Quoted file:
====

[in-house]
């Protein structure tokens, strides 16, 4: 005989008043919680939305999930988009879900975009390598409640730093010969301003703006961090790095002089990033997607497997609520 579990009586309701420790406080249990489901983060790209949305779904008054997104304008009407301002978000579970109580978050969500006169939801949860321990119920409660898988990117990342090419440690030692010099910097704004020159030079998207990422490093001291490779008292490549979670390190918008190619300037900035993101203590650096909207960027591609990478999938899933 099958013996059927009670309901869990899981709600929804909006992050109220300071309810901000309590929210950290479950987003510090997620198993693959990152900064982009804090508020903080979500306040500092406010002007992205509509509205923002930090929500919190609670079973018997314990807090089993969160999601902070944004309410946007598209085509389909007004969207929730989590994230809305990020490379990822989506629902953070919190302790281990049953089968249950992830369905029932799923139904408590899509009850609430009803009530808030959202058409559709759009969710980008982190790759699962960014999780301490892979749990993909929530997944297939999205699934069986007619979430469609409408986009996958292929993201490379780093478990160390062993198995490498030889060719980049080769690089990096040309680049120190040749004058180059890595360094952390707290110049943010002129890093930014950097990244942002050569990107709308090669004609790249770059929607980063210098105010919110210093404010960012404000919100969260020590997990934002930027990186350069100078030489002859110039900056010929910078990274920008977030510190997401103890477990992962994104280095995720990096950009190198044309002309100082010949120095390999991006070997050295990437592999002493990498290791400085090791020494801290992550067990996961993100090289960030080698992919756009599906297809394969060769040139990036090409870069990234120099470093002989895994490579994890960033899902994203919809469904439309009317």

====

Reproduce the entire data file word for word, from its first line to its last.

[in-house]
């Protein structure tokens, strides 16, 4: 005989008043919680939305999930988009879900975009390598409640730093010969301003703006961090790095002089990033997607497997609520 579990009586309701420790406080249990489901983060790209949305779904008054997104304008009407301002978000579970109580978050969500006169939801949860321990119920409660898988990117990342090419440690030692010099910097704004020159030079998207990422490093001291490779008292490549979670390190918008190619300037900035993101203590650096909207960027591609990478999938899933 099958013996059927009670309901869990899981709600929804909006992050109220300071309810901000309590929210950290479950987003510090997620198993693959990152900064982009804090508020903080979500306040500092406010002007992205509509509205923002930090929500919190609670079973018997314990807090089993969160999601902070944004309410946007598209085509389909007004969207929730989590994230809305990020490379990822989506629902953070919190302790281990049953089968249950992830369905029932799923139904408590899509009850609430009803009530808030959202058409559709759009969710980008982190790759699962960014999780301490892979749990993909929530997944297939999205699934069986007619979430469609409408986009996958292929993201490379780093478990160390062993198995490498030889060719980049080769690089990096040309680049120190040749004058180059890595360094952390707290110049943010002129890093930014950097990244942002050569990107709308090669004609790249770059929607980063210098105010919110210093404010960012404000919100969260020590997990934002930027990186350069100078030489002859110039900056010929910078990274920008977030510190997401103890477990992962994104280095995720990096950009190198044309002309100082010949120095390999991006070997050295990437592999002493990498290791400085090791020494801290992550067990996961993100090289960030080698992919756009599906297809394969060769040139990036090409870069990234120099470093002989895994490579994890960033899902994203919809469904439309009317």